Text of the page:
A guide to the thirteenth hole at Augusta National, including tips from two-time Masters champion and 35-time Masters competitor Bernhard Langer
Bernhard Langer Augusta National Course Guide: Hole 13
Augusta National Hole 13
The 13th marks the start of the most scoreable stretch at Augusta National, and a number of victories can be attributed to low scoring from holes 13-17.
This is another tee shot that requires a right-to-left ball flight, with many players choosing to hit 3-wood to impart more spin on the ball.
Every player will be able to reach in two, although an uneven stance for the second, the Rae’s Creek-fronted putting surface and bunkers behind the green certainly give players something to think about. That said, you’ll see more eagles here than double-bogeys.
Langer: “I love this hole, classic ‘risk and reward’. The tee shot needs to hook around and hug the left of the fairway by the creek because that shortens the second shot and gives you a flatter lie. Even then the second shot is played above your feet.”
Best ever score: 2
Worst ever score: 13
Memorable moment: Phil Mickelson pulled off one of the most audacious shots Augusta National has ever seen on the 13th in 2010. With his ball resting on the pine straw between two formidable trees, the American launched an outstanding shot to within just four feet of the flag.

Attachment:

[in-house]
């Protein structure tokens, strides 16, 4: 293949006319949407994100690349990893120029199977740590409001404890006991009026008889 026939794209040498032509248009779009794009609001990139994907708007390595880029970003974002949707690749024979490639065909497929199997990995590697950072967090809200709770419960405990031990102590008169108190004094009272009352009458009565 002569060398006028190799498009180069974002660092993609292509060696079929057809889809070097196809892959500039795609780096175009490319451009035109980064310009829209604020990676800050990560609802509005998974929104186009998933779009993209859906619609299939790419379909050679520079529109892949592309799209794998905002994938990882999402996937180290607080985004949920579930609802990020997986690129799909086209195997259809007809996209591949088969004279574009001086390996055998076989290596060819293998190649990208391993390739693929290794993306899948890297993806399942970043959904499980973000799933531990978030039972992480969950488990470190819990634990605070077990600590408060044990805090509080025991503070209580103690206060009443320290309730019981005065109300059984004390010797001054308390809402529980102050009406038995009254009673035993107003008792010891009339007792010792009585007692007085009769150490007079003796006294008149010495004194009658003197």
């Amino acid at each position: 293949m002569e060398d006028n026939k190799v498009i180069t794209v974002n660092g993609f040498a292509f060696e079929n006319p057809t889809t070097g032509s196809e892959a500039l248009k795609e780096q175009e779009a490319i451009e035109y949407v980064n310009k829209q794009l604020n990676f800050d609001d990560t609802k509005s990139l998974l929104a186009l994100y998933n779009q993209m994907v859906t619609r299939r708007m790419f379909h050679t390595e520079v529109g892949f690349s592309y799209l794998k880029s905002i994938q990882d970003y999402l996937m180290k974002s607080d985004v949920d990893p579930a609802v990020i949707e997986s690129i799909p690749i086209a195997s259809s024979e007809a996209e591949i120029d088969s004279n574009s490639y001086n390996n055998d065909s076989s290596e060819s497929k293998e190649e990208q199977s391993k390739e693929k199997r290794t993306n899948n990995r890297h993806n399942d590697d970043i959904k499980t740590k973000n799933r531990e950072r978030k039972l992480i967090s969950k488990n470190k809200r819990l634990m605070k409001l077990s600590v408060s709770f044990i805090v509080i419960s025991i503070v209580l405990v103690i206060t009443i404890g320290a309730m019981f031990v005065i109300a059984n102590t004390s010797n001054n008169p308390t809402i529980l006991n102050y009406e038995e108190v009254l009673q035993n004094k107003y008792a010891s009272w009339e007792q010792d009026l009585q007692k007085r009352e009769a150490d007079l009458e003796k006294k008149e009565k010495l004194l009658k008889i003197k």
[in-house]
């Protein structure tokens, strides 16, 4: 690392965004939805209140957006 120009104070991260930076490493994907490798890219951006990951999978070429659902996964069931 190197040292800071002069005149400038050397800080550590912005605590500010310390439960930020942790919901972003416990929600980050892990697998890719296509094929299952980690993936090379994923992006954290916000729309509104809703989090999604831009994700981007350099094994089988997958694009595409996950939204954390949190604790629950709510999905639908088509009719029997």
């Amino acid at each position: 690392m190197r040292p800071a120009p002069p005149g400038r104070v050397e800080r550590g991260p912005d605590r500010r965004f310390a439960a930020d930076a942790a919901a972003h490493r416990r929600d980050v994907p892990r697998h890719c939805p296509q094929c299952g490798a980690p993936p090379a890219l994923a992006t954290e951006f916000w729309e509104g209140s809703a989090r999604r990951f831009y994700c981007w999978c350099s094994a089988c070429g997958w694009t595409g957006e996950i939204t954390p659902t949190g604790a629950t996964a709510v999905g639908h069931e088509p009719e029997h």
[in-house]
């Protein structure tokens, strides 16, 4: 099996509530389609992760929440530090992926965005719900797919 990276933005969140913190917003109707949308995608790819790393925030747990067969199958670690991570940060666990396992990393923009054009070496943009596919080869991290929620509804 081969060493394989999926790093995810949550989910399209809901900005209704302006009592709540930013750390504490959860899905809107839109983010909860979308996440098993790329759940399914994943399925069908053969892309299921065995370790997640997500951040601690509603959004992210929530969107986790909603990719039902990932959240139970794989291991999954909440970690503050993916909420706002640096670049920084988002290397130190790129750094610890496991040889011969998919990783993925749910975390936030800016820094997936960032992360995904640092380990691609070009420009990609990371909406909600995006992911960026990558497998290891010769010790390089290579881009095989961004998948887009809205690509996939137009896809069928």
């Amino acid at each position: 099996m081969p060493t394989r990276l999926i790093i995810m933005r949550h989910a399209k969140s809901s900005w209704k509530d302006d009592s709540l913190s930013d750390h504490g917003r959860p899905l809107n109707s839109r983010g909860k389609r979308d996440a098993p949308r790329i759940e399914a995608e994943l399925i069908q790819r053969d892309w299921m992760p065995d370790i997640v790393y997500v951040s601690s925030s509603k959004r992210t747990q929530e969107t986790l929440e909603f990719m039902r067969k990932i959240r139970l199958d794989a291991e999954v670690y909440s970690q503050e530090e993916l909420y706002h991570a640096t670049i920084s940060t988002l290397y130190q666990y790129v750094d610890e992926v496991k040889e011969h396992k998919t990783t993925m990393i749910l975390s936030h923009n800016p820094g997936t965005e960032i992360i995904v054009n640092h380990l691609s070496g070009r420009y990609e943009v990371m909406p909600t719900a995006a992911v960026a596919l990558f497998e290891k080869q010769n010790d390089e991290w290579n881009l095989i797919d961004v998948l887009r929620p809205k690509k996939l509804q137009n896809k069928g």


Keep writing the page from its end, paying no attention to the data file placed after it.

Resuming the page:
Maybe it was the occasion, but for Mickelson, already regarded as an aggressive ball-striker, to send the ball clear of the trees and Rae’s Creek was extraordinary. Many might contemplate the shot Mickelson hit, but only a select few have the innate champion’s touch to make it. It was no surprise, then, that he saw the job through to claim his third Masters title.
Worst moment: It’s a slim consolation to Tom Weiskopf, but he’s not the only player to have made a 13 at the Masters.
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Tommy Nakajima found Rae’s Creek to be the scourge of his efforts to leave Azalea with a respectable score. After struggling with the water, he was forced to add a number of penalty strokes to his score before he could eventually get to within putting distance, with the ball even hitting his foot at one point.